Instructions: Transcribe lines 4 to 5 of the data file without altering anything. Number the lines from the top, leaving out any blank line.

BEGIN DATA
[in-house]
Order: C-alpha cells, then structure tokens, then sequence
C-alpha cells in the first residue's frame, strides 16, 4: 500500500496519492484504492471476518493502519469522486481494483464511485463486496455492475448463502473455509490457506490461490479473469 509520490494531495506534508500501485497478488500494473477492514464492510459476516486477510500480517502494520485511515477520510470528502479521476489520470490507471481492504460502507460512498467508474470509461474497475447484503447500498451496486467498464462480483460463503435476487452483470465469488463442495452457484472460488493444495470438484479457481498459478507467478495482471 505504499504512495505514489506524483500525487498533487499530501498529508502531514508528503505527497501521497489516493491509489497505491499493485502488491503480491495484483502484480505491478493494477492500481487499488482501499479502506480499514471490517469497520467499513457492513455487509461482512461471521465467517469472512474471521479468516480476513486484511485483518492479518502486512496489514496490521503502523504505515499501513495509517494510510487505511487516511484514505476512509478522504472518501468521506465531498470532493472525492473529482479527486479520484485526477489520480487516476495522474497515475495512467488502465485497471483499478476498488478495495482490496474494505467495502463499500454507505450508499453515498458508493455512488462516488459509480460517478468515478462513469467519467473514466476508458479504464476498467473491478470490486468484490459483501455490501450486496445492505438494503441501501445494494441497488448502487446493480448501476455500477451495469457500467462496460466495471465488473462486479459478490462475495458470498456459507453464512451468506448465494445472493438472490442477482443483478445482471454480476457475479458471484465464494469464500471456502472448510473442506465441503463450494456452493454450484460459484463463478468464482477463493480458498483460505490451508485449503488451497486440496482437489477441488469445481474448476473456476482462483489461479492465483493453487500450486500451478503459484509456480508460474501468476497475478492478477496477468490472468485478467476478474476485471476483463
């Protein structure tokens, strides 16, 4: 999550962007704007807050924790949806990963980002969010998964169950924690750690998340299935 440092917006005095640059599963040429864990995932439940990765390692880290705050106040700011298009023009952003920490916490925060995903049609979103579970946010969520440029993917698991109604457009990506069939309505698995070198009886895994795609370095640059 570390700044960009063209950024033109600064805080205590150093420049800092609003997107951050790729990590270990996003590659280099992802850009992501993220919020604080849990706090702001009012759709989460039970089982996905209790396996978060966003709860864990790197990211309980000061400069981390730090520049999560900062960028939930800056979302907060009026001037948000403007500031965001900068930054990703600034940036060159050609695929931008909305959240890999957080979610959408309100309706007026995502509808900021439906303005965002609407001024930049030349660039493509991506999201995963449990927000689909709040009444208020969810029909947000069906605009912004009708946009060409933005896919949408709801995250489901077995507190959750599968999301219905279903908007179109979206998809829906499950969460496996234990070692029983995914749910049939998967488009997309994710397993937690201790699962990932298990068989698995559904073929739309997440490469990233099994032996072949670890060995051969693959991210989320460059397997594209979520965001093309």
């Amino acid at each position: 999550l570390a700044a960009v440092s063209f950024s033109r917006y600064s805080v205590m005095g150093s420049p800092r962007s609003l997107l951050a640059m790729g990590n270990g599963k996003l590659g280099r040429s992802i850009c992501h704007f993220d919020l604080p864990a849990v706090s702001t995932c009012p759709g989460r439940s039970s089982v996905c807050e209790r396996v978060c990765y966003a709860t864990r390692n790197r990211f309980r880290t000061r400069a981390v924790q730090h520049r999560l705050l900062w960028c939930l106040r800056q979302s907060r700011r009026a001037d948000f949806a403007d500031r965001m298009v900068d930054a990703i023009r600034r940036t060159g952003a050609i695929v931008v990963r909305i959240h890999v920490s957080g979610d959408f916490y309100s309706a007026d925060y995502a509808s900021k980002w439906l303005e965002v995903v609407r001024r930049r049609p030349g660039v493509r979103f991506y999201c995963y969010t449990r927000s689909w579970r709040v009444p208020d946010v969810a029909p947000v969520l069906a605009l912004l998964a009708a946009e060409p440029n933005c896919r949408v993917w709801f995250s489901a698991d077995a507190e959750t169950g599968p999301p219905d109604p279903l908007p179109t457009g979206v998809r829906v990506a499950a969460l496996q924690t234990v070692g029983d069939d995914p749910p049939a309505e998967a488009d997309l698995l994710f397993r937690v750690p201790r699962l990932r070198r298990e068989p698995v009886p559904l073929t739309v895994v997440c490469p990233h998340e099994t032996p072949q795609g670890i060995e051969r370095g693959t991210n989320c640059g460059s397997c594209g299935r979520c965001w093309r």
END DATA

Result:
């Protein structure tokens, strides 16, 4: 999550962007704007807050924790949806990963980002969010998964169950924690750690998340299935 440092917006005095640059599963040429864990995932439940990765390692880290705050106040700011298009023009952003920490916490925060995903049609979103579970946010969520440029993917698991109604457009990506069939309505698995070198009886895994795609370095640059 570390700044960009063209950024033109600064805080205590150093420049800092609003997107951050790729990590270990996003590659280099992802850009992501993220919020604080849990706090702001009012759709989460039970089982996905209790396996978060966003709860864990790197990211309980000061400069981390730090520049999560900062960028939930800056979302907060009026001037948000403007500031965001900068930054990703600034940036060159050609695929931008909305959240890999957080979610959408309100309706007026995502509808900021439906303005965002609407001024930049030349660039493509991506999201995963449990927000689909709040009444208020969810029909947000069906605009912004009708946009060409933005896919949408709801995250489901077995507190959750599968999301219905279903908007179109979206998809829906499950969460496996234990070692029983995914749910049939998967488009997309994710397993937690201790699962990932298990068989698995559904073929739309997440490469990233099994032996072949670890060995051969693959991210989320460059397997594209979520965001093309």
């Amino acid at each position: 999550l570390a700044a960009v440092s063209f950024s033109r917006y600064s805080v205590m005095g150093s420049p800092r962007s609003l997107l951050a640059m790729g990590n270990g599963k996003l590659g280099r040429s992802i850009c992501h704007f993220d919020l604080p864990a849990v706090s702001t995932c009012p759709g989460r439940s039970s089982v996905c807050e209790r396996v978060c990765y966003a709860t864990r390692n790197r990211f309980r880290t000061r400069a981390v924790q730090h520049r999560l705050l900062w960028c939930l106040r800056q979302s907060r700011r009026a001037d948000f949806a403007d500031r965001m298009v900068d930054a990703i023009r600034r940036t060159g952003a050609i695929v931008v990963r909305i959240h890999v920490s957080g979610d959408f916490y309100s309706a007026d925060y995502a509808s900021k980002w439906l303005e965002v995903v609407r001024r930049r049609p030349g660039v493509r979103f991506y999201c995963y969010t449990r927000s689909w579970r709040v009444p208020d946010v969810a029909p947000v969520l069906a605009l912004l998964a009708a946009e060409p440029n933005c896919r949408v993917w709801f995250s489901a698991d077995a507190e959750t169950g599968p999301p219905d109604p279903l908007p179109t457009g979206v998809r829906v990506a499950a969460l496996q924690t234990v070692g029983d069939d995914p749910p049939a309505e998967a488009d997309l698995l994710f397993r937690v750690p201790r699962l990932r070198r298990e068989p698995v009886p559904l073929t739309v895994v997440c490469p990233h998340e099994t032996p072949q795609g670890i060995e051969r370095g693959t991210n989320c640059g460059s397997c594209g299935r979520c965001w093309r």